As a digital marketer, I audit ecommerce websites several times a week and I see the same things over and over again: shocking, blatant marketing mistakes that are somehow missed in the mad shuffle that is website design.
When working on a new website, it’s easy to get caught up in the aesthetic aspects of the design – and don’t get me wrong, design is wildly important for branding and building trust. However, you should be sure not to let your pride come before your profit. The purpose of an ecommerce website design is to make sales.
Below are six marketing considerations to keep in mind as you’re going through the process of designing for ecommerce.
1. Just about every ecommerce project that comes through our doors lists Apple as a website they’d like to emulate. It’s clean, minimalist – and lord knows their sales are going well. But we can’t all be Apple, as much as we’d like to be.
Frequently, we’ll see sites that have a beautiful luxurious look and feel, but are trying to sell products to a low-end market and are wondering why their website is not making sales. Or vice-versa – they’re hoping to sell luxury goods on a website that looks like a discount warehouse.
When visitors land on a website, they should immediately understand where they are. Is this a luxury product? A vintage retailer? Household goods? Similar to designing the interior of a brick and mortar shop, you should design your ecommerce website with your brand’s positioning front of mind.
2. Piggybacking on the previous example, a post on the BFM blog demonstrates what a difference high-quality product photography makes on the Apple site. Beautiful images can make or break an ecommerce website and they can also impact your ability to market the site on other channels.
Online marketing is in an era of visual sharing. Pinterest, an online inspiration board, is growing at a breakneck pace. Facebook, the granddaddy of social networks, gives higher preference to images in its news feed. What does all this mean? Having quality product photography will make your website infinitely more sharable on the social web.
3. Another common ecommerce web design issue is the lack of attention given to internal pages. Your homepage is not your whole website. In fact, as an online retailer you are hoping to get people off your homepage and into the conversion funnel as efficiently as possible.
There are two particular sets of internal pages to keep in mind – key category landing pages and the shopping cart.
- Category landing pages are where (if you have a good Search Engine Optimization team), you will be getting targeted keyword traffic and (if you have a good PPC Marketing team) your PPC campaigns will be driving traffic to. So it’s important that these pages function well as standalone entities. Some elements to consider when designing these pages are a descriptive headline, a rotating banner or featured products section, and some well-written content or messaging at the top of the page.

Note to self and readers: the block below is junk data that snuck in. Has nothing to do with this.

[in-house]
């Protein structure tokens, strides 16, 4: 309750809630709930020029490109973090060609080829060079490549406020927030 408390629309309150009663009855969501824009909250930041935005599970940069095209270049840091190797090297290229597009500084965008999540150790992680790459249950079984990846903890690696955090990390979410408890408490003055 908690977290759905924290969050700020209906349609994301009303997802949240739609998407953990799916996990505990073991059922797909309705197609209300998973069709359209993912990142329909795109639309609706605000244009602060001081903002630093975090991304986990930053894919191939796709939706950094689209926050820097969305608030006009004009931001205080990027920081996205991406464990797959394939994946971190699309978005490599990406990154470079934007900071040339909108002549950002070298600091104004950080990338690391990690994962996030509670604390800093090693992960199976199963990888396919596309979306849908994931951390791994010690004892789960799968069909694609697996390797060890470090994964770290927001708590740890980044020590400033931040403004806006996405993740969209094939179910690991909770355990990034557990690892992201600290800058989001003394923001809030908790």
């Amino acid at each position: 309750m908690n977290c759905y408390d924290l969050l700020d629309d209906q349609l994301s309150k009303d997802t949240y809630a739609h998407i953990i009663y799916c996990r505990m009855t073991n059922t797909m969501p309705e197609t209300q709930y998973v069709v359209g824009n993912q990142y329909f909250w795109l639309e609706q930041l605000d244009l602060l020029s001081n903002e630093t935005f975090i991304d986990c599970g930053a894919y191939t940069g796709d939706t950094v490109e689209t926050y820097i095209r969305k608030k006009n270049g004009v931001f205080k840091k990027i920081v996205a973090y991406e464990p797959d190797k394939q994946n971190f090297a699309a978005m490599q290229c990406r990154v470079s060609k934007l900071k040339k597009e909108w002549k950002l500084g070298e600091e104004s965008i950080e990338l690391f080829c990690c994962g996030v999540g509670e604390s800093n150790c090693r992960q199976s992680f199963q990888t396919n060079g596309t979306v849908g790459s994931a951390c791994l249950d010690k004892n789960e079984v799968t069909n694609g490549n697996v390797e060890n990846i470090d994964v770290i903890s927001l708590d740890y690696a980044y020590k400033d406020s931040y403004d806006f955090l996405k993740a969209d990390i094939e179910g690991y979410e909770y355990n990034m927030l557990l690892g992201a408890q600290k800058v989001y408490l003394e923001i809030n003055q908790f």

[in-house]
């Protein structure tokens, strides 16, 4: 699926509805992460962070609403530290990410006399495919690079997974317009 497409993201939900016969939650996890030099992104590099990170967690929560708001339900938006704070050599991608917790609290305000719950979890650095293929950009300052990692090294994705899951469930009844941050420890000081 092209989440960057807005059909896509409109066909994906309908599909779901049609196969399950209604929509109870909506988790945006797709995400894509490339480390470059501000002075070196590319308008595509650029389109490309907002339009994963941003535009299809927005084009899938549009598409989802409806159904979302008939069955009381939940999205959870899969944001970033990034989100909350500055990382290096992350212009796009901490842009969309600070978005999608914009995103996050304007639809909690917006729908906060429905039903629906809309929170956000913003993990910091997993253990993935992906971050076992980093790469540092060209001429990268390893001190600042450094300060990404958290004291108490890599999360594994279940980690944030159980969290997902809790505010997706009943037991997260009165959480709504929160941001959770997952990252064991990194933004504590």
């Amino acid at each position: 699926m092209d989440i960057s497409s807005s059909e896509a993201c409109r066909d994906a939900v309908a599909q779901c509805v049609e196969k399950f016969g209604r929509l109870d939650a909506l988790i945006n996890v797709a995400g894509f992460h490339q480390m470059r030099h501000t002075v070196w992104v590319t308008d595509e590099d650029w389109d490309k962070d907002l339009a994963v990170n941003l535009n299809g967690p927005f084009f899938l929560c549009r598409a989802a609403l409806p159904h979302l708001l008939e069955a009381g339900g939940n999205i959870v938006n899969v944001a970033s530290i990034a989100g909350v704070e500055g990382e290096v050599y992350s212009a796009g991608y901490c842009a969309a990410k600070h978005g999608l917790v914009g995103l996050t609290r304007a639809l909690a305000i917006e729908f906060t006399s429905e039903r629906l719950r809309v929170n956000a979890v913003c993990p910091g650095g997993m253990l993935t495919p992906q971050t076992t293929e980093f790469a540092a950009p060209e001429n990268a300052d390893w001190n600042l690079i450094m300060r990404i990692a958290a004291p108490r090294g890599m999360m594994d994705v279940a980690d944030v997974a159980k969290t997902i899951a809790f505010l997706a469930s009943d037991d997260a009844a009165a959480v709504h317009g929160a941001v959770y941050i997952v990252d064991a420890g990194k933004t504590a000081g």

- The shopping cart is often seen as a purely transactional space and not given much design attention, but this is also where a lot of visitors abandon the conversion funnel. Usability design is extremely important here, but graphic design is important as well. One common and very detrimental mistake is sending users to third-party shopping carts. The cart should be hosted on your site, designed to match your branding and engineered to be as streamlined and user-friendly as possible.
4. This one should be quick. For heaven’s sake, put contact information on your site! Preferably a phone number and Contact Us link in the upper right hand corner. This is where people know to look for it. Creativity will do you no good here – just make it quick and easy for people to find and contact you.
5. One issue a lot of established brands run into when they’re building an ecommerce website for the first time is that they serve an older demographic that’s afraid to make online payments. This is where trust symbols come in. Every ecommerce web design should include trust symbols.
On the homepage, trust symbols might be awards, client logos, industry memberships, etc. When you get into the shopping cart, VeriSign, MacAfee and Better Business Bureau badges can boost faith in the security of your checkout process. Paired with strategic messaging about respecting the privacy of the shopper, these small design elements can have a huge impact.
6. Perhaps the most important, but most commonly overlooked design elements on an ecommerce site are the calls-to-action. These little buttons and links are what ultimately drive visitors to take an action on your site. The messaging is extremely important, but there are also some design considerations that may affect the clickthrough rate.
- First, they should always look clickable. If it’s a button, it should have a little gradient and a little shadow so it actually resembles a physical button and makes you want to click it. If it’s a link, it should be underlined, which is the universal signal that the text leads somewhere.
- Second, they should be high-contrast, meaning your calls-to-action should stand out on the page from the rest of the content. Buttons should be in a contrasting color from the rest of the site to make them more impactful. Links should be larger and a different color than the rest of the text, to make it clear that they represent an action.
All of these suggestions are best practices, but the great thing about ecommerce web design is that everything can be measured. So don’t take my word for it – always be running A/B tests on every aspect of your site to ensure that it’s achieving the best possible conversion rate.
And let us know if you have some other interesting ecommerce web design tips. We’d love to hear them. Please leave a comment below or Tweet us at @BFMweb.